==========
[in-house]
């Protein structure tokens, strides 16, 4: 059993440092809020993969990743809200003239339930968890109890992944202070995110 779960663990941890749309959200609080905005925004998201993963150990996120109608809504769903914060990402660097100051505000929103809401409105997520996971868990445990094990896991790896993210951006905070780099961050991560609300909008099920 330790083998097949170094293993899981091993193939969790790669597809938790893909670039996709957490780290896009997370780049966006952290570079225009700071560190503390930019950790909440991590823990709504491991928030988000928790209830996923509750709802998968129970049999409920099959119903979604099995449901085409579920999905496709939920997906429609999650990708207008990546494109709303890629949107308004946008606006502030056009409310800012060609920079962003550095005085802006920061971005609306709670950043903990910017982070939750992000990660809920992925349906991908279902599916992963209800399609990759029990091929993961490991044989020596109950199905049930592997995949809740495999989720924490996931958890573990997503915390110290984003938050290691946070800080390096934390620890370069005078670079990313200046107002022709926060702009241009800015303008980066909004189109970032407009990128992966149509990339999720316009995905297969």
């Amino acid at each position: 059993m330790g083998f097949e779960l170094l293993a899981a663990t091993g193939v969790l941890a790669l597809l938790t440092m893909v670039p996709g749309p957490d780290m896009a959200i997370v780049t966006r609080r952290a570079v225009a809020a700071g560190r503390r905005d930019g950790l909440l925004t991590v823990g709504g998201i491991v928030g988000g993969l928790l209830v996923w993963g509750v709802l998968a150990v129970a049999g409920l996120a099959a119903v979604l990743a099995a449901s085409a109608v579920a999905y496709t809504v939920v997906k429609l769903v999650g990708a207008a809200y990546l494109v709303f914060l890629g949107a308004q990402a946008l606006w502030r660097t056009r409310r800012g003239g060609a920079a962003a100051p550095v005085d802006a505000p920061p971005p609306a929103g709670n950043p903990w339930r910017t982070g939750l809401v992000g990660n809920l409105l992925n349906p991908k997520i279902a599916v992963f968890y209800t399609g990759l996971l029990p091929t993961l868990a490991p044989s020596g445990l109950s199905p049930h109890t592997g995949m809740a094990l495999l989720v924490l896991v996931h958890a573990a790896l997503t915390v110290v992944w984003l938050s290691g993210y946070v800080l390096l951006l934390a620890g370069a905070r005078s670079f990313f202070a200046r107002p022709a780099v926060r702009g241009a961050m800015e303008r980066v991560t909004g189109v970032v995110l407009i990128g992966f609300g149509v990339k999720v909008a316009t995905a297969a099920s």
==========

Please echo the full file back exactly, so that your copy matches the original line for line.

[in-house]
């Protein structure tokens, strides 16, 4: 059993440092809020993969990743809200003239339930968890109890992944202070995110 779960663990941890749309959200609080905005925004998201993963150990996120109608809504769903914060990402660097100051505000929103809401409105997520996971868990445990094990896991790896993210951006905070780099961050991560609300909008099920 330790083998097949170094293993899981091993193939969790790669597809938790893909670039996709957490780290896009997370780049966006952290570079225009700071560190503390930019950790909440991590823990709504491991928030988000928790209830996923509750709802998968129970049999409920099959119903979604099995449901085409579920999905496709939920997906429609999650990708207008990546494109709303890629949107308004946008606006502030056009409310800012060609920079962003550095005085802006920061971005609306709670950043903990910017982070939750992000990660809920992925349906991908279902599916992963209800399609990759029990091929993961490991044989020596109950199905049930592997995949809740495999989720924490996931958890573990997503915390110290984003938050290691946070800080390096934390620890370069005078670079990313200046107002022709926060702009241009800015303008980066909004189109970032407009990128992966149509990339999720316009995905297969």
């Amino acid at each position: 059993m330790g083998f097949e779960l170094l293993a899981a663990t091993g193939v969790l941890a790669l597809l938790t440092m893909v670039p996709g749309p957490d780290m896009a959200i997370v780049t966006r609080r952290a570079v225009a809020a700071g560190r503390r905005d930019g950790l909440l925004t991590v823990g709504g998201i491991v928030g988000g993969l928790l209830v996923w993963g509750v709802l998968a150990v129970a049999g409920l996120a099959a119903v979604l990743a099995a449901s085409a109608v579920a999905y496709t809504v939920v997906k429609l769903v999650g990708a207008a809200y990546l494109v709303f914060l890629g949107a308004q990402a946008l606006w502030r660097t056009r409310r800012g003239g060609a920079a962003a100051p550095v005085d802006a505000p920061p971005p609306a929103g709670n950043p903990w339930r910017t982070g939750l809401v992000g990660n809920l409105l992925n349906p991908k997520i279902a599916v992963f968890y209800t399609g990759l996971l029990p091929t993961l868990a490991p044989s020596g445990l109950s199905p049930h109890t592997g995949m809740a094990l495999l989720v924490l896991v996931h958890a573990a790896l997503t915390v110290v992944w984003l938050s290691g993210y946070v800080l390096l951006l934390a620890g370069a905070r005078s670079f990313f202070a200046r107002p022709a780099v926060r702009g241009a961050m800015e303008r980066v991560t909004g189109v970032v995110l407009i990128g992966f609300g149509v990339k999720v909008a316009t995905a297969a099920s």